· They denied wing passes. Missouri is stocked with shooters, waiting to take advantage of drive-and-kicks from Pressey. Kansas State's wing defenders never let them drift too far from sight. Without those passes available, Pressey often had to create one-on-one, where he occasionally gets reckless.
Can the Gamecocks duplicate that Tuesday? Unlike Kansas State, Carolina doesn't have a true "goaltender" center, waiting to deter drives to the basket. Also, Missouri's wings are much taller this year - even with pressure, they could raise up and rain down three's. Watch for Oregon transfer Jabari Brown, who leads the Tigers in scoring in SEC play (16.5 ppg) while shooting 45% from three-point range. Other than Brown, Missouri has struggled to find a reliable scoring option from outside.
Bruce Ellington will need his matchless athleticism against Pressey, and not get clipped on screens. A player like Brian Richardson, whom Martin calls his "most understanding perimeter defensive player," could also factor on the wings. We'll see if the same principles apply, even if the personnel has changed.
Finish Him: Vanderbilt's long guards repeatedly clogged driving lanes and denied clean looks at the basket. Missouri has a similar silhouette - besides Pressey, the Tigers can send out 6'5" Earnest Ross, 6'5" Jabari Brown, and even 6'7" Negus Webster-Chan to recreate "Hands Across America" around the arc.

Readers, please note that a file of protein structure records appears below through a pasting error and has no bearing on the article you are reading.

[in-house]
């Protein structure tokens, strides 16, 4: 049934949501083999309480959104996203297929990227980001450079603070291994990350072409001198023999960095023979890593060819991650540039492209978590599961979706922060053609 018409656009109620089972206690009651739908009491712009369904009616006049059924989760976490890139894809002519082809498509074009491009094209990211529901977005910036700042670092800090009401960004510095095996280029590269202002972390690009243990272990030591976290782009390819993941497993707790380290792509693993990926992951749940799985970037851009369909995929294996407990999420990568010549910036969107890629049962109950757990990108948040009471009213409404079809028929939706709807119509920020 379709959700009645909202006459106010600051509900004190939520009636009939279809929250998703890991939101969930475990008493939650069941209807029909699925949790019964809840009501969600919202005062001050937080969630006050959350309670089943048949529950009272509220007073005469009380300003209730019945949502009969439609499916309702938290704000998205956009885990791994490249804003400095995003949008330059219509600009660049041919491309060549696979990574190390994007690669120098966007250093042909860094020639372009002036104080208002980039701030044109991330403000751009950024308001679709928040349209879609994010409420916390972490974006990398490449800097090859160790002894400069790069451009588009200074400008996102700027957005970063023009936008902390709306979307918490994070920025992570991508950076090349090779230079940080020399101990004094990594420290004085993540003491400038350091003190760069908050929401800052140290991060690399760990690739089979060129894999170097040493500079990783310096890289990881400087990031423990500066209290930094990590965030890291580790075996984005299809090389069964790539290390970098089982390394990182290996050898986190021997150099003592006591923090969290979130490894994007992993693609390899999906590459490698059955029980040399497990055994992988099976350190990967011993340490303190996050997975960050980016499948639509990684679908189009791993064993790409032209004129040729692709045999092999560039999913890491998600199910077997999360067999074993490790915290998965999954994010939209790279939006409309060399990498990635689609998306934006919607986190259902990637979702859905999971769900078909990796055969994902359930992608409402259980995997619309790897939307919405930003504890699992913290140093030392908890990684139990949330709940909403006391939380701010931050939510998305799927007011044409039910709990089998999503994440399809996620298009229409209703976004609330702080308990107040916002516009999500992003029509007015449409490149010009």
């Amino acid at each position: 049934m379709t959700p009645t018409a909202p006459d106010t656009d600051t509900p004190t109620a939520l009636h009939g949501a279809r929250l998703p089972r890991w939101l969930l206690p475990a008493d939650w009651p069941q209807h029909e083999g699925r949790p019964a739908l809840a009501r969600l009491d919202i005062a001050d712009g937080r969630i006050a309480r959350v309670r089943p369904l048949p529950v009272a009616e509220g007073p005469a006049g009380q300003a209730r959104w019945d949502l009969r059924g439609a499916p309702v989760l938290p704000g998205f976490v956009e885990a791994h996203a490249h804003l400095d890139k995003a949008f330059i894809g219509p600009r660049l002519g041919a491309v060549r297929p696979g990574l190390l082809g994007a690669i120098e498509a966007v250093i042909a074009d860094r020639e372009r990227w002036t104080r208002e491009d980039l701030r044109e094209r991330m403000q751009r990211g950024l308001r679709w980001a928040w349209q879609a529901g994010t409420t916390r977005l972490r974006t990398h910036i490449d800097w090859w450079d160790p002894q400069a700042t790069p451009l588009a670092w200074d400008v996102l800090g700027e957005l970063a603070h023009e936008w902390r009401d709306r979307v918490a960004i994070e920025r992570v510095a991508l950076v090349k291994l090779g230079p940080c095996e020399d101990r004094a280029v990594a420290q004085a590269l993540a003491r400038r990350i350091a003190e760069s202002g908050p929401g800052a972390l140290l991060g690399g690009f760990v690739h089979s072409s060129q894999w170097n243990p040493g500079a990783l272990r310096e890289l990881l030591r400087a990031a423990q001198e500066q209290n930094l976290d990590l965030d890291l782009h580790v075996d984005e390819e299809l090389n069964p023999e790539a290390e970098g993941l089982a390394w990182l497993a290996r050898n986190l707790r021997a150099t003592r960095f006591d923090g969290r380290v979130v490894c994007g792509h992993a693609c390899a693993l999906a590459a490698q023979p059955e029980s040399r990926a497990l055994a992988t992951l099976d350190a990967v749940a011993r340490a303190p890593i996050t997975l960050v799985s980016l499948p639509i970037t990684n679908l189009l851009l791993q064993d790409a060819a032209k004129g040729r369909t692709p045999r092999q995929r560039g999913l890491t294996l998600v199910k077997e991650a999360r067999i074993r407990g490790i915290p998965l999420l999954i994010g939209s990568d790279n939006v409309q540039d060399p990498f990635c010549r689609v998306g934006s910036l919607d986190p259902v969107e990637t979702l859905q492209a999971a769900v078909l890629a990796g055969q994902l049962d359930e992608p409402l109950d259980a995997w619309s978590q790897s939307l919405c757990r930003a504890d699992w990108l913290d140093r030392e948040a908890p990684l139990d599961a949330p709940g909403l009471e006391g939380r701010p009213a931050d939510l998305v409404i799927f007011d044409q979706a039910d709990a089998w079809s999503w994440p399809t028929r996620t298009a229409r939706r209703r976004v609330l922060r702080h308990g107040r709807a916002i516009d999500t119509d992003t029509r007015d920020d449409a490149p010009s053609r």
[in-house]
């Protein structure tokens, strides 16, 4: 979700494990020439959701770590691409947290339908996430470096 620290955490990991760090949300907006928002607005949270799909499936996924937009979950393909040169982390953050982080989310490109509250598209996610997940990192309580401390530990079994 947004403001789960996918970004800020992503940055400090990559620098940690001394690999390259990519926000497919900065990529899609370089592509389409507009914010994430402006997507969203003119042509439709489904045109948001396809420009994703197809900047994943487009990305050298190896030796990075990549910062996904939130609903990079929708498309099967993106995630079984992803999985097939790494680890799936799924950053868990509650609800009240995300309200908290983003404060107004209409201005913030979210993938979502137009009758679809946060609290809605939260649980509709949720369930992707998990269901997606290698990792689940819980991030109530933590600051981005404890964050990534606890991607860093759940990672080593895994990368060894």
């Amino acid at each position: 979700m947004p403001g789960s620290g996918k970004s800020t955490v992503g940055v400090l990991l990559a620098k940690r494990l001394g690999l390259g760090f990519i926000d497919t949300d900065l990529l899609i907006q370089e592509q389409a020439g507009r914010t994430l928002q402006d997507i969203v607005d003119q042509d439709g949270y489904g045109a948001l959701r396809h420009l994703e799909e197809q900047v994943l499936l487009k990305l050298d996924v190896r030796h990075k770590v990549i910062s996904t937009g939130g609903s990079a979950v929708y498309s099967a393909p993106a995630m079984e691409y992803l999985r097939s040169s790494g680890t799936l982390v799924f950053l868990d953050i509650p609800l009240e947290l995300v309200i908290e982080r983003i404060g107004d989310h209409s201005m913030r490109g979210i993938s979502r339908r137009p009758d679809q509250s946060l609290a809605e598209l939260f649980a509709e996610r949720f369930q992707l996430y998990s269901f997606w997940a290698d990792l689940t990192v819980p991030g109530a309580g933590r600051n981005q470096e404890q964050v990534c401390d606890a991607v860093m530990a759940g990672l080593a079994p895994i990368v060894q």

Brenton Williams has gone 16-of-18 from the FT line over the last 2 games, mainly from driving to the basket.
That shouldn't scare off the Gamecocks, though - the Tigers are also the second-most foul-prone team in the SEC, averaging 15.1 fouls per game. If Carolina attacks the rim with conviction, or gets inside the paint before Missouri sets its defense, they could get rewarded. Brenton Williams has been excellent lately, attempting 18 free throws in the last two games off runs to the rim.
And Finally... In what may be a college basketball first, Tuesday's game features a pair of sons of former pro handball players. The fathers of Missouri forward Stefan Jankovic and South Carolina forward Mindaugas Kacinas played the sport professionally in Europe.
Our pre-game coverage begins at 6:30 p.m. EST on the Gamecock IMG Sports Network. See you in the other Columbia. -AD--